override fun onActivityResult(requestCode: Int, resultCode: Int, data: Intent?) {
   if (requestCode == CropImage.CROP_IMAGE_ACTIVITY_REQUEST_CODE) {
       val result = CropImage.getActivityResult(data)
       val inputStream: InputStream
       if (resultCode == Activity.RESULT_OK) {
           try {
               contentResolver.openInputStream(result.uri)?.let {
                   inputStream = it
                   result.uri?.let {
                       val fragment =
                           nav_host_fragment.childFragmentManager.fragments[0] as PhotoFragment
           } catch (e: IOException) {
               Toast.makeText(this, R.string.unable_to_open_image, Toast.LENGTH_SHORT).show()
           } catch (ex: Exception) {
   super.onActivityResult(requestCode, resultCode, data)

To display uri inside ImageView, we can use Glide library, which we should add in build.gradle (app)

implementation 'com.github.bumptech.glide:glide:4.11.0'
annotationProcessor 'com.github.bumptech.glide:compiler:4.11.0'

Method for displaying photo in ImageView looks like follows:

fun addPhoto(uri: Uri) {
   context?.let {

That is the full process of picking an image from the gallery explained. But, what if the user wants to take a photo using the camera? Let’s go back to our dialog in which the user can choose to pick a photo from the gallery or capture one using a camera. If he chooses a second option, the method takePhoto is being called, and we pass our request code and context.

private var currentPhotoPath: String? = null
private fun takePhoto(code: Int, context: Context) {
   Intent(MediaStore.ACTION_IMAGE_CAPTURE).also { takePictureIntent ->
       takePictureIntent.resolveActivity(context.packageManager)?.also {
           val photoFile: File? = try {
           } catch (ex: IOException) {
           photoFile?.also {
               val photoURI: Uri = FileProvider.getUriForFile(
               takePictureIntent.putExtra(MediaStore.EXTRA_OUTPUT, photoURI)
               startActivityForResult(takePictureIntent, code)

private fun createImageFile(context: Context): File {
   val timeStamp: String = SimpleDateFormat("yyyyMMdd_HHmmss").format(Date())
   val storageDir: File? = context.getExternalFilesDir(Environment.DIRECTORY_PICTURES)
   return File.createTempFile(
   ).apply {
       currentPhotoPath = absolutePath

In the takePhoto method, we create an Intent that will open the Camera application for taking the photo. Once a user takes the photo, onActivityResult method in our fragment is being called. But, before that, when the user takes the photo, for that photo we need to create file, in order to have access to the original photo, and not just the thumbnail. For this to work, we need to add file_paths.xml file in res -> xml folder, in which we specify root path and external path for our file.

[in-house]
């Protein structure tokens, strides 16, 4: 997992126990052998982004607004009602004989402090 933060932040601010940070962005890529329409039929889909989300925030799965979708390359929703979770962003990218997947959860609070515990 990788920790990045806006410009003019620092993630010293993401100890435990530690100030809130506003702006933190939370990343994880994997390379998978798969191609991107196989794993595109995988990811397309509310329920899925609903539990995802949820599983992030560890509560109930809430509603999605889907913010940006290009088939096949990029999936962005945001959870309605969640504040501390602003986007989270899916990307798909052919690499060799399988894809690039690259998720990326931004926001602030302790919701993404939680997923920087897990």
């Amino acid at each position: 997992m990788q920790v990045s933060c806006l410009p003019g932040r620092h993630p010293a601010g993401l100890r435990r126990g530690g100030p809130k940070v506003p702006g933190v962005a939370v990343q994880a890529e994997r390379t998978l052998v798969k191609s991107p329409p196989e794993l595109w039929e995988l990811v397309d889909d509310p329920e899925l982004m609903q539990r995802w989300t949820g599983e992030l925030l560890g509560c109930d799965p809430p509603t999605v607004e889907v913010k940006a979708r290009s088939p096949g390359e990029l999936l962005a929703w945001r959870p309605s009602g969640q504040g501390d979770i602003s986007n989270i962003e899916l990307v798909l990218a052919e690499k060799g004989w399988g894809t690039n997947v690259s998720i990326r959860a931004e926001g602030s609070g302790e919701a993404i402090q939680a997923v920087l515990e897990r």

<xml version="1.0" encoding="utf-8"?>
   <root-path name="root" path="." />
   <external-files-path name="my_images" path="Android/data/com.crystalpigeon.photo_manipulation_app/files/Pictures" />

It is important to notice that the path variable should have your application’s package name.

Also, we must add the next few lines of code to AndroidManifest.xml. But keep in mind that here you also have to specify your package name:


Back to our onActivityResult method in PhotoFragment. Here we only need to add one more condition in order to proceed with the photo taken using the camera. While the file was being created in the createImageFile method, we saved absolutePath in our variable currentPhotoPath. Here, we just check if that currentPhotoPath contains some value, and if it does, we create File using that path, we create uri from file and call the cropRequest method which we pass created uri. This is our onActivityResult method now:

override fun onActivityResult(requestCode: Int, resultCode: Int, data: Intent?) {
   if (requestCode == PICK_IMAGE && resultCode == Activity.RESULT_OK) {
       if (data != null) {
           val imageUri =
           if (imageUri != null) {
   } else if (requestCode == TAKE_PHOTO && resultCode == Activity.RESULT_OK) {
       if (currentPhotoPath != null) {
           val myFile = File(currentPhotoPath as String)
           val imgUri = Uri.fromFile(myFile)
   super.onActivityResult(requestCode, resultCode, data)

Everything else remains the same – the cropRequest method calls CropImage activity. After the user finishes cropping, the onActivityResult method in MainActivity is called, and there we process the cropped image and send it back to PhotoFragment.

And that’s it. I hope someone finds this article useful for working with images in future Android projects.